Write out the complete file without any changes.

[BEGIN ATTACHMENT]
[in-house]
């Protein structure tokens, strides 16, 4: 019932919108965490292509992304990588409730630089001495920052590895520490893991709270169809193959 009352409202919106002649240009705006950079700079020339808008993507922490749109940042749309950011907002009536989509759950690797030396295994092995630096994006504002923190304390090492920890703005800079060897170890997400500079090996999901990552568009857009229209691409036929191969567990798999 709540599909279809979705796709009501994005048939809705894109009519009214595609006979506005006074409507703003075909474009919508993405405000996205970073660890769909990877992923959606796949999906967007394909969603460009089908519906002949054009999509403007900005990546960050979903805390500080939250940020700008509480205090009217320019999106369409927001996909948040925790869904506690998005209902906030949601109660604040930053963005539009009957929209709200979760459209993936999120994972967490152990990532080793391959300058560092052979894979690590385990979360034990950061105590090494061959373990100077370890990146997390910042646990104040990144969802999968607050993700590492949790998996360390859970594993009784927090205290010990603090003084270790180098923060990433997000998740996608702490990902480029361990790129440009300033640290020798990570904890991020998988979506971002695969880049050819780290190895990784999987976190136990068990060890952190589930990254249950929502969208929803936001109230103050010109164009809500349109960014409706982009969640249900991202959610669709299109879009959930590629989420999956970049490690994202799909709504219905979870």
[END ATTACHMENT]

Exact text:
[in-house]
């Protein structure tokens, strides 16, 4: 019932919108965490292509992304990588409730630089001495920052590895520490893991709270169809193959 009352409202919106002649240009705006950079700079020339808008993507922490749109940042749309950011907002009536989509759950690797030396295994092995630096994006504002923190304390090492920890703005800079060897170890997400500079090996999901990552568009857009229209691409036929191969567990798999 709540599909279809979705796709009501994005048939809705894109009519009214595609006979506005006074409507703003075909474009919508993405405000996205970073660890769909990877992923959606796949999906967007394909969603460009089908519906002949054009999509403007900005990546960050979903805390500080939250940020700008509480205090009217320019999106369409927001996909948040925790869904506690998005209902906030949601109660604040930053963005539009009957929209709200979760459209993936999120994972967490152990990532080793391959300058560092052979894979690590385990979360034990950061105590090494061959373990100077370890990146997390910042646990104040990144969802999968607050993700590492949790998996360390859970594993009784927090205290010990603090003084270790180098923060990433997000998740996608702490990902480029361990790129440009300033640290020798990570904890991020998988979506971002695969880049050819780290190895990784999987976190136990068990060890952190589930990254249950929502969208929803936001109230103050010109164009809500349109960014409706982009969640249900991202959610669709299109879009959930590629989420999956970049490690994202799909709504219905979870």